Code Red was a worm that targeted Windows-based systems with Microsoft IIS (Internet Information Services for Windows Server) installed. Its story has a happy beginning at least: the spread of the malware was detected right at the start of the outbreak. Code Red discoverers were researchers at eEye Security, who at the time of detection (July 13, 2001) just so happened to be developing a system for finding Microsoft IIS vulnerabilities. All of a sudden, their test server stopped responding. This was followed by a sleepless night, which they spent poring over the system logs looking for the traces of infection. They named the malware after the first object that caught their blurry eye: a can of Mountain Dew Code Red soda.
However, the relatively early detection did little to halt the epidemic. The malware used already infected systems for further attacks, and in a matter of days it had spread worldwide. Later, the Center for Applied Internet Data Analysis (CAIDA) unveiled statistics for July 19, which clearly demonstrated the speed of Code Red’s distribution. According to various sources, more than 300,000 servers were attacked in total.
How Code Red works
The internet worm exploited a trivial vulnerability in one of the web server modules, more specifically an extension for data indexing. There was a buffer overflow error in the idq.dll library. The vulnerability was given the identifier MS01-33. The bug is easy to exploit — you just send the server an overly long request like this:
GET /default.ida?NNNNNNNNNNNNNNNNNNNNNNNNNNNNNNNNNNNNNNNNNNNNNNNNNNNNNNNNNNNNNNNNNNNNNNNNNNNNNNNNNNNNNNNNNNNNNNNNNNNNNNNNNNNNNNNNNNNNNNNNNNNNNNNNNNNNNNNNNNNNNNNNNNNNNNNNNNNNNNNNNNNNNNNNNNNNNNNNNNNNNNNNNNNNNNNNNNNNNNNNNNNNNNNNNNNNNNNNNNNNNNNN%u9090%u6858%ucbd3%u7801%u9090%u6858%ucbd3%u7801%u9090%u6858%ucbd3%u7801%u9090%u9090%u8190%u00c3%u0003%u8b00%u531b%u53ff%u0078%u0000%u00=a HTTP/1.0
As a result, the data after the numerous N characters is interpreted as instructions and executed. The entire malicious payload is contained directly in the request; that is, given a vulnerable installation of Microsoft IIS, the system is guaranteed to be infected instantly. The most visible consequence of the infection, quite literally, was the defacement of sites served by the web server. Instead of their usual content, the following stub was displayed:
According to Kaspersky, the defacement was not permanent: 10 hours after a successful attack, the worm restored the website’s normal content. Further actions depended on the date. From the 1st to the 19th of each month, the worm propagated itself, sending out malicious requests to random IP addresses. From the 20th to the 27th, various fixed IP addresses were DDoSed, including that of the website of the US presidential administration. From the 28th till the end of the month, Code Red took a not-so-deserved break.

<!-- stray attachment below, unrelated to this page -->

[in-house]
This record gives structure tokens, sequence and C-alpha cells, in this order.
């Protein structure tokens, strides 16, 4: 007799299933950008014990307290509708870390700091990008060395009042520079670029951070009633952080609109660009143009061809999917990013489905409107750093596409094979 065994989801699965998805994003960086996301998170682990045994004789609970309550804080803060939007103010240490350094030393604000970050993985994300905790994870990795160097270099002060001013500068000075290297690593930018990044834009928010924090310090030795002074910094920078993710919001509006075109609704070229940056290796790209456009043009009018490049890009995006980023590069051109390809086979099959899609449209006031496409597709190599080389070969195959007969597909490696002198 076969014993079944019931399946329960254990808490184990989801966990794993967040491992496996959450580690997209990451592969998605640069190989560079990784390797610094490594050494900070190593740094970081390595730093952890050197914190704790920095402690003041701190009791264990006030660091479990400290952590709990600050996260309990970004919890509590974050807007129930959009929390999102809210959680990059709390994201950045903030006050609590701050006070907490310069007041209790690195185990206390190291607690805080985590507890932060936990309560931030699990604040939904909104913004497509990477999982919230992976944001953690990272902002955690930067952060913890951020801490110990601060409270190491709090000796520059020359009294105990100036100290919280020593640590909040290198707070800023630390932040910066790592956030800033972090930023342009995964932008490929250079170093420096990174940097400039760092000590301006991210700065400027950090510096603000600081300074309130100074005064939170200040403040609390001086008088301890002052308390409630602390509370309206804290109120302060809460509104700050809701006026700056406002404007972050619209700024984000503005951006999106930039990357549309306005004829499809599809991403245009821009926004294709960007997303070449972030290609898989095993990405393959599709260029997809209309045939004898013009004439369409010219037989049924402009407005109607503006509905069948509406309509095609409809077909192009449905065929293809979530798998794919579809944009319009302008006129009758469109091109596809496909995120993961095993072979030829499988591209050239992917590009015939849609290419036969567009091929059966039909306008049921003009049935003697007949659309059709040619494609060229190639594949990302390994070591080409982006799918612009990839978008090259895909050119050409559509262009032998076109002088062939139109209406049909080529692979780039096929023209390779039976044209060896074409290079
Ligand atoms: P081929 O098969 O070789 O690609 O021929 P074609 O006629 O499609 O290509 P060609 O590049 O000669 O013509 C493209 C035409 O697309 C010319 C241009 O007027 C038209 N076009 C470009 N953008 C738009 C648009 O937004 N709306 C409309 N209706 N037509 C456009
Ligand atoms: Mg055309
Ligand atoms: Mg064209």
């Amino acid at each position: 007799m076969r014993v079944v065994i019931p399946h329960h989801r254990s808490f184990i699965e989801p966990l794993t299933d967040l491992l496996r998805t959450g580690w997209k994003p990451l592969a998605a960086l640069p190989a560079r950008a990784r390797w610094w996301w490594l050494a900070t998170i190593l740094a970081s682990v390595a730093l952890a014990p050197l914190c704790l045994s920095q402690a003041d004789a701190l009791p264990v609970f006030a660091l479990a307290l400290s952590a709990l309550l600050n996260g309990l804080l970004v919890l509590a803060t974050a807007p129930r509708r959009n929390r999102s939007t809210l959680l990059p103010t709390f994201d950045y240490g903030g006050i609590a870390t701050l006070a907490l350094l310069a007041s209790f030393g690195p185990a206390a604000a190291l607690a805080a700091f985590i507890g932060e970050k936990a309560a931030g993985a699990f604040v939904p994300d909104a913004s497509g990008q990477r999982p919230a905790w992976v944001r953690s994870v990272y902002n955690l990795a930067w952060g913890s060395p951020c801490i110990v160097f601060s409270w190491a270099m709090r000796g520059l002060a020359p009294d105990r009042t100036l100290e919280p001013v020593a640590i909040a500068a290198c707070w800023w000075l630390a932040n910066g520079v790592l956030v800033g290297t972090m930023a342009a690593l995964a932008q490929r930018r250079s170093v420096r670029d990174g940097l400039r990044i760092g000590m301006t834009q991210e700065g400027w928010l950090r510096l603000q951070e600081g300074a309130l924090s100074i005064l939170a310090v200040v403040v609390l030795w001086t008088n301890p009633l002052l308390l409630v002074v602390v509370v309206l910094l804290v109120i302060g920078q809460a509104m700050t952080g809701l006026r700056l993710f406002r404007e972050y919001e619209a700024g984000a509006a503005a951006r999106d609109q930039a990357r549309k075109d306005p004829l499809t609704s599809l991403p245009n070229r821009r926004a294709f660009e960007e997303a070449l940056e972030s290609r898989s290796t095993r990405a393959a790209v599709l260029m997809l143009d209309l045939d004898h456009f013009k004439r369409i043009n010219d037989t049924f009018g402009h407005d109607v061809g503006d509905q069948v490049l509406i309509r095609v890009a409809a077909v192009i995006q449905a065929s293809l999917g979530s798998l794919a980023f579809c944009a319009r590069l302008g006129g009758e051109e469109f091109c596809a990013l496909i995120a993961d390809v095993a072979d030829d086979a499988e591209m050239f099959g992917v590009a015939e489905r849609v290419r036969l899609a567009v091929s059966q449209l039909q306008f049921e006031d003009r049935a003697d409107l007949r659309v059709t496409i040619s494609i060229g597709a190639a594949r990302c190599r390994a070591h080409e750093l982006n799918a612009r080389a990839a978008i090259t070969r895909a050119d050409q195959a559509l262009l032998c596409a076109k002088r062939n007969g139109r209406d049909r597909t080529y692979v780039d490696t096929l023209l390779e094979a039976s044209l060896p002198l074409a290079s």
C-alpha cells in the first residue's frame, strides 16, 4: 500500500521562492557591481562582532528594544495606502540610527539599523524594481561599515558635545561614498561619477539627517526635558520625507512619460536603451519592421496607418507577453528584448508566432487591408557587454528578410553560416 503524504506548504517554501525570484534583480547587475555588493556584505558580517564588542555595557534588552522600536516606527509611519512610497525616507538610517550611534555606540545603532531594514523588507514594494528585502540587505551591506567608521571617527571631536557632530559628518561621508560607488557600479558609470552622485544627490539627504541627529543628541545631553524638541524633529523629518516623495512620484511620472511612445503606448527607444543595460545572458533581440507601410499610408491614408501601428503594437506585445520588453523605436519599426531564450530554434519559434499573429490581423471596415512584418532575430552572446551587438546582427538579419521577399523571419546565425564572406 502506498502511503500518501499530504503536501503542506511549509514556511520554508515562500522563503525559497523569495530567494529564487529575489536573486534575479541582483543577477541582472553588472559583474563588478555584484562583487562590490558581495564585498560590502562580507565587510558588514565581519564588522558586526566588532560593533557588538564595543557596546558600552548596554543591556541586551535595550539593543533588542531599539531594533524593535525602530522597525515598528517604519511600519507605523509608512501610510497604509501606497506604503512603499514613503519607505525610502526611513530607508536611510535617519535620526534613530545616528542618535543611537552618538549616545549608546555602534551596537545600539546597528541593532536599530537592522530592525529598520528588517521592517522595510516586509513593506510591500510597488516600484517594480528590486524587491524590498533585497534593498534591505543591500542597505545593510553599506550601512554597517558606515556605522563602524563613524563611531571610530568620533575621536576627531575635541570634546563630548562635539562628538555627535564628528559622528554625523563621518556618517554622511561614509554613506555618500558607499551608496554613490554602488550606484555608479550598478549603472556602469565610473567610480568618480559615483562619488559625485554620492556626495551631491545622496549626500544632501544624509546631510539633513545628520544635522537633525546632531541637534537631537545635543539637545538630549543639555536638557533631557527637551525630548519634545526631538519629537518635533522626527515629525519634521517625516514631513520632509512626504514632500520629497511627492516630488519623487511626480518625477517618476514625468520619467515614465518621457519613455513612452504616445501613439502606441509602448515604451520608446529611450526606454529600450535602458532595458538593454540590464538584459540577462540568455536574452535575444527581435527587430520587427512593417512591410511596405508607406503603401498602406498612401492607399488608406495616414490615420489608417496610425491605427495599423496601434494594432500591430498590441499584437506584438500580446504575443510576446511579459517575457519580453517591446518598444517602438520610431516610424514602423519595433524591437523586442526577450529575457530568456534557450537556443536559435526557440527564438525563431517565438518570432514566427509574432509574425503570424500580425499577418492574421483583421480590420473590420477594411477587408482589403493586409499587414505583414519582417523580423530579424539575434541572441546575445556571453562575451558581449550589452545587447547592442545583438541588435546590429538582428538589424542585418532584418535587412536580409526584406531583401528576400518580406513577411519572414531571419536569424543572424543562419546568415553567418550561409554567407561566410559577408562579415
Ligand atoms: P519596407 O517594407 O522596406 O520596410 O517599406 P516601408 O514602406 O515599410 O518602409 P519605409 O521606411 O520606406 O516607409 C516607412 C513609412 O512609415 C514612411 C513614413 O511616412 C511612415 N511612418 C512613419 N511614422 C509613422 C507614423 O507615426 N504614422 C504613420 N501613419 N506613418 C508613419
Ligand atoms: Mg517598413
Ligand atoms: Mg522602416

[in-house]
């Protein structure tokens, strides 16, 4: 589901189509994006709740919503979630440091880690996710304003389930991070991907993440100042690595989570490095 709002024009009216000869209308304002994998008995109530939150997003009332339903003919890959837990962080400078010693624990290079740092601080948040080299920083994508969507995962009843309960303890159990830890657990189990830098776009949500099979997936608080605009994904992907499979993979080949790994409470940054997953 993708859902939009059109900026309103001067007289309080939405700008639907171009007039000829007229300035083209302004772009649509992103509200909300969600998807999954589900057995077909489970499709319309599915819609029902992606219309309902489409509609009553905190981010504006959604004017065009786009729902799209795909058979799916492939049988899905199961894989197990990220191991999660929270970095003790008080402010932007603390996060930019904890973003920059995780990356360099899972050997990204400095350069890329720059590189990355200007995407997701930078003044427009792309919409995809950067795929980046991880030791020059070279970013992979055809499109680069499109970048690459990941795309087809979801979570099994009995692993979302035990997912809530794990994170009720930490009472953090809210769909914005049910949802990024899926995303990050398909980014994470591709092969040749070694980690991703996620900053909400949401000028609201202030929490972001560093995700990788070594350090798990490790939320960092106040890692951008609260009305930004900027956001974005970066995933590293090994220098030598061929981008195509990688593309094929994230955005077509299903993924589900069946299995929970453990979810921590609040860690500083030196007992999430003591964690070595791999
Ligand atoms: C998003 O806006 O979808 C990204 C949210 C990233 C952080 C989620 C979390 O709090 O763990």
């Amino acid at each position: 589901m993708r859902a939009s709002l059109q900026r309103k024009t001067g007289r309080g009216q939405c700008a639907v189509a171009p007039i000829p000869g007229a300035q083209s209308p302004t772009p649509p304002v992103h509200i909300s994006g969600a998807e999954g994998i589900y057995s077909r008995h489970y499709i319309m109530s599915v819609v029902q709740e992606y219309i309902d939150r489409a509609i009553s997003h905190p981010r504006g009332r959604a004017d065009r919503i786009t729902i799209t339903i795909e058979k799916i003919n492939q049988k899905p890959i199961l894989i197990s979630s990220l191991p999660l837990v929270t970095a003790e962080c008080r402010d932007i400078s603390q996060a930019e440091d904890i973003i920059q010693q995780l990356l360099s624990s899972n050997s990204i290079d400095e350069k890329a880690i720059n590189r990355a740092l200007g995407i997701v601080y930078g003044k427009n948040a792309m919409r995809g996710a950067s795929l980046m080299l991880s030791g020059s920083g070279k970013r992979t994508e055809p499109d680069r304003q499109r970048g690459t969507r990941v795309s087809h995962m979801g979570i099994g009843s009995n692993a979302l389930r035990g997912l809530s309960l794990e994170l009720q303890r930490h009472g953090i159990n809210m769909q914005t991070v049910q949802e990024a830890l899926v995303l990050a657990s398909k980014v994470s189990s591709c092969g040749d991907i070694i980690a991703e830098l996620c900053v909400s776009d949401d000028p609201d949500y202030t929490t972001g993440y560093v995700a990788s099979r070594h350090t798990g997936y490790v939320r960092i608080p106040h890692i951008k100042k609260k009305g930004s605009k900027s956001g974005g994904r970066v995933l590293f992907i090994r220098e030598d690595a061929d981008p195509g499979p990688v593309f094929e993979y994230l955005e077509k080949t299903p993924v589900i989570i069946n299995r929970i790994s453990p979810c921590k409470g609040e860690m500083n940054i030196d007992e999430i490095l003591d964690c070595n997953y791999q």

The view from 2022
Similar incidents still occur today, but are usually associated with zero-day vulnerabilities most often detected when investigating an active attack. A typical example is a series of vulnerabilities in the Microsoft Exchange mail server that was actively exploited at the time of detection. More than 30,000 organizations worldwide were affected, and mail service administrators in many companies found themselves needing to install a patch “yesterday” and having to conduct an audit in case infection had already occurred.
This example shows not only that attacks have become far more sophisticated, but also that defenses have made some progress. Code Red exploited not a zero-day vulnerability but one that was detected and closed a month before the epidemic. But back then, the slowness of installing updates, the lack of tools for automatic installation, and low awareness of corporate users all played a role. Another important difference between Code Red and modern-day attacks is the lack of monetization. Nowadays, a hack of a vulnerable company server would be followed inevitably by data theft or encryption plus a ransom demand. Also, today’s cybercriminals rarely deface hacked sites; on the contrary, they are more likely to take all possible steps to hide their footprints in the company’s IT infrastructure.
A bitter lesson
Code Red, it has to be said, departed the scene pretty quickly. August 2001 saw the appearance of a slightly modified version, Code Red II, able to infect systems that had already been “visited” by the first variant of the worm. Generally speaking, though, in the early 2000s there were many other attacks with similar scenarios. Already in September 2001, we saw the Nimda worm epidemic, which likewise tapped long-patched vulnerabilities in Microsoft IIS. In 2003, the Blaster worm spread far and wide. At long last, word got round that patches for critical vulnerabilities in corporate software must be installed as quickly as possible: when an update is released, cybercriminals carefully study it and begin to exploit the vulnerability straight away, hoping that some users still haven’t patched it. But even now, the problem cannot be said to have been solved. There are more recent examples, such as the 2017 WannaCry attack.
What can be said, however, is that Code Red and numerous other malicious programs responsible for infecting hundreds of thousands of systems around the globe helped shape the corporate security approaches that guide us today. Unlike 21 years ago, we are now wholly dependent on IT systems for everything from communications to payments, not to mention critical infrastructure. We have learned how to defend against cyberattacks, but have yet to produce a silver bullet for all business problems in cyberspace. As cybersecurity inevitably evolves, we must recognize that perfect security is not a fixed state of things but a continuous struggle.